Proposed introduction of transaction fees
Decentralized exchange (DEX) Uniswap is considering a proposal to impose a fee on its liquidity pool. Targets liquidity pools with regular trading volume that generate annual revenue of 1.34 million yen ($10,000) or more.
Currently, token trading on Uniswap is paid in full to Liquidity Providers (LPs). However, the Uniswap protocol has a code called a “fee switch” that, when turned “on”, allows fees to be distributed among LPs, the protocol’s treasury and token holders.
The primary reason for this is that the introduction of fees for LPs will allow the protocol to supplement its treasury coffers and provide rewards to holders of its native token, UNI. In addition, Uniswap, which has a market share of 70%, will take the lead in showing that it is possible to make large profits by introducing fees in the DeFi ecosystem.
Uniswap’s main protocols are Uniswap V2 and V3, with total assets deposited (Total Value Locked = TVL) of approximately 147.5 billion yen ($1.1 billion) and 321.8 billion yen ($2.4 billion) respectively. The average daily trading volume is 10 billion yen ($75 million) for V2 and 53.6 billion to 147.5 billion yen ($400 million to $1.1 billion) for V3.
The proposal points out that the most profitable LPs on Uniswap are professional market makers, not individual investors (traders). Giving comparisons to examples of transaction fees from major exchanges Binance and Coinbase, he explained that Uniswap is the only major exchange that rewards makers.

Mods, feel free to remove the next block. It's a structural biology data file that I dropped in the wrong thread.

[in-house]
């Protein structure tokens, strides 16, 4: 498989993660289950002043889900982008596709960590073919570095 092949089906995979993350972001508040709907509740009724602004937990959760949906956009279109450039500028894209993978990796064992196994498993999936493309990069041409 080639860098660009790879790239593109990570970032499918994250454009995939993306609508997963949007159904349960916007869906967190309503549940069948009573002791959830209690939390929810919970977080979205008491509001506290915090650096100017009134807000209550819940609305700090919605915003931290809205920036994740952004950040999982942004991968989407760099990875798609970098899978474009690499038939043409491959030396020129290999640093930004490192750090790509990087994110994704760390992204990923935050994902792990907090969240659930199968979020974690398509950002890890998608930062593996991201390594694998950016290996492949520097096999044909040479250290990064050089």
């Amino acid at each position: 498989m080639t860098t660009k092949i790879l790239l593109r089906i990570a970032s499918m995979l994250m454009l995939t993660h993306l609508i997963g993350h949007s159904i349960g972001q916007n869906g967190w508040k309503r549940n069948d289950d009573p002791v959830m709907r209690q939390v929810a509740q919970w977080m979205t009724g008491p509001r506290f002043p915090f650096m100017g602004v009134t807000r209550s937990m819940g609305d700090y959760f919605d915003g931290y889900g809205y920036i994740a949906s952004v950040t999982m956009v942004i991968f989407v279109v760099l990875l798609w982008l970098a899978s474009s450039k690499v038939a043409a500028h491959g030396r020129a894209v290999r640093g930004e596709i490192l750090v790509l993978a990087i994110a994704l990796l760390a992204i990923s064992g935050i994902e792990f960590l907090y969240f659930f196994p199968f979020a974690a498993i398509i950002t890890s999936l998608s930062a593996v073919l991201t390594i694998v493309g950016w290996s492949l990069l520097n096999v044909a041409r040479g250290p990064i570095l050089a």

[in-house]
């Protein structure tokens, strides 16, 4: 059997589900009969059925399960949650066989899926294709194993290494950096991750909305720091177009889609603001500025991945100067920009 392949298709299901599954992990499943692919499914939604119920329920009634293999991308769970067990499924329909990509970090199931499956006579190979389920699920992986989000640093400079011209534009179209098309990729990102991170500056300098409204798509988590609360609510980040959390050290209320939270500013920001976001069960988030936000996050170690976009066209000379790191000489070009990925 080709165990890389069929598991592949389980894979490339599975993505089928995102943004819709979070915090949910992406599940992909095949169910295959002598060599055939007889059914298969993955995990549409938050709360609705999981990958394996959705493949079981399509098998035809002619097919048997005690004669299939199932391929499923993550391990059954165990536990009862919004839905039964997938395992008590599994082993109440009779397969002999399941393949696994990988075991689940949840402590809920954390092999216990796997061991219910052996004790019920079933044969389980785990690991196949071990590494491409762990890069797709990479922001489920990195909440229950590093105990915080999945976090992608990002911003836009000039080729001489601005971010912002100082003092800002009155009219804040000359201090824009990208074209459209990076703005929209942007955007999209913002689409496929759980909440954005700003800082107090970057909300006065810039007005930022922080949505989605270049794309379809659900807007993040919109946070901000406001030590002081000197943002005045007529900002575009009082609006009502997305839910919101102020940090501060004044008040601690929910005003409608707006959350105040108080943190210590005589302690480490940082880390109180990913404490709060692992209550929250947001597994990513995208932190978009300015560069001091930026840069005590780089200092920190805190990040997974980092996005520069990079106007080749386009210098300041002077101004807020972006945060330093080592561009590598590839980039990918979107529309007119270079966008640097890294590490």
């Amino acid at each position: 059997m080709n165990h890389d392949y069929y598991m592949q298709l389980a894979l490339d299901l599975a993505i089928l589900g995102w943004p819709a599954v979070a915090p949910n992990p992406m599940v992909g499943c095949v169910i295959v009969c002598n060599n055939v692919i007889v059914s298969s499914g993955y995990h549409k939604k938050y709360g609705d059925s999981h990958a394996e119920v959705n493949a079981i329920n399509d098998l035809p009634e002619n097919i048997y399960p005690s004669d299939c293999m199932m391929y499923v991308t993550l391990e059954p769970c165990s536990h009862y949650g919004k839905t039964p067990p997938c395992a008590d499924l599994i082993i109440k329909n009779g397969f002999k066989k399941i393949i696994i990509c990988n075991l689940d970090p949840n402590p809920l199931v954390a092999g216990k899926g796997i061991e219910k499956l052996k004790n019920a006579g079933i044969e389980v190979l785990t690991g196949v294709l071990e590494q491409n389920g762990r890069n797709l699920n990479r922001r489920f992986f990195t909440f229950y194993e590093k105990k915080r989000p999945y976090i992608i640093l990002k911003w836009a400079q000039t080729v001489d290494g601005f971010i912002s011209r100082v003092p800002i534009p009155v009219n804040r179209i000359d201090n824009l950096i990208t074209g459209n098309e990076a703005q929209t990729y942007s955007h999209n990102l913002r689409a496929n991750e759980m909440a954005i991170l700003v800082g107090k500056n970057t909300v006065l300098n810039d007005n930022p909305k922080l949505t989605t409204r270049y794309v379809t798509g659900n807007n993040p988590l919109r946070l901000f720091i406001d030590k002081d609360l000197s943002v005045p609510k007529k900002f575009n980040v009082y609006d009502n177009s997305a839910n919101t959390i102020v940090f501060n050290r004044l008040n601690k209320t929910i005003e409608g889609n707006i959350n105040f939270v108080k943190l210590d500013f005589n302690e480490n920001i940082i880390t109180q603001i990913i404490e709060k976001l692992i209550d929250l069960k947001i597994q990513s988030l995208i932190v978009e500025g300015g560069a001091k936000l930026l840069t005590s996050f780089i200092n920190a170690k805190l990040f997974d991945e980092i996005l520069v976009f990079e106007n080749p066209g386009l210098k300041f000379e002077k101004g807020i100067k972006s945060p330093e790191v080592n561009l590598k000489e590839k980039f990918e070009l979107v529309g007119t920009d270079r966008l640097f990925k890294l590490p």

DEX (Distributed Exchange)
A decentralized exchange built on blockchain. It is also called “DEX” from “Decentralized EXchange”, which is an English translation of “decentralized exchange”. Since transactions are conducted directly between parties without going through a central administrator, there is no need to pay a fee to the administrator, and other features include low liquidity and the user managing the private key.
This is not the first time Uniswap has considered introducing fees to LPs. A similar proposal was actively discussed in the community last summer, but in the end it was not possible to obtain sufficient support from the community, and the introduction was shelved.
At that time, the biggest concern was the tax problem in collecting fees. Opinions on this proposal also pointed out legal and tax risks.
At the Uniswap Governance Forum, where the proposal is discussed, the following opinion was expressed:
The current administration is very hostile to cryptocurrencies, but Uniswap Labs is based in the United States. Rumor has it that the lab is/was already under investigation by the SEC. How about giving the government even more reason to pursue Uniswap by making the token look like a security?
Another poster said, “I totally agree with you on the SEC and tax issues,” arguing that legal and tax issues should be resolved first before discussions about introducing fees begin.
Also, V3’s business license (permitting commercial use of the code) just expired on April 1st, and turning on the “fee switch” will encourage competing projects to create forks. pointed out.
connection:Why the DEX market is attracting attention in April when Uniswap v3 commercial use restrictions expire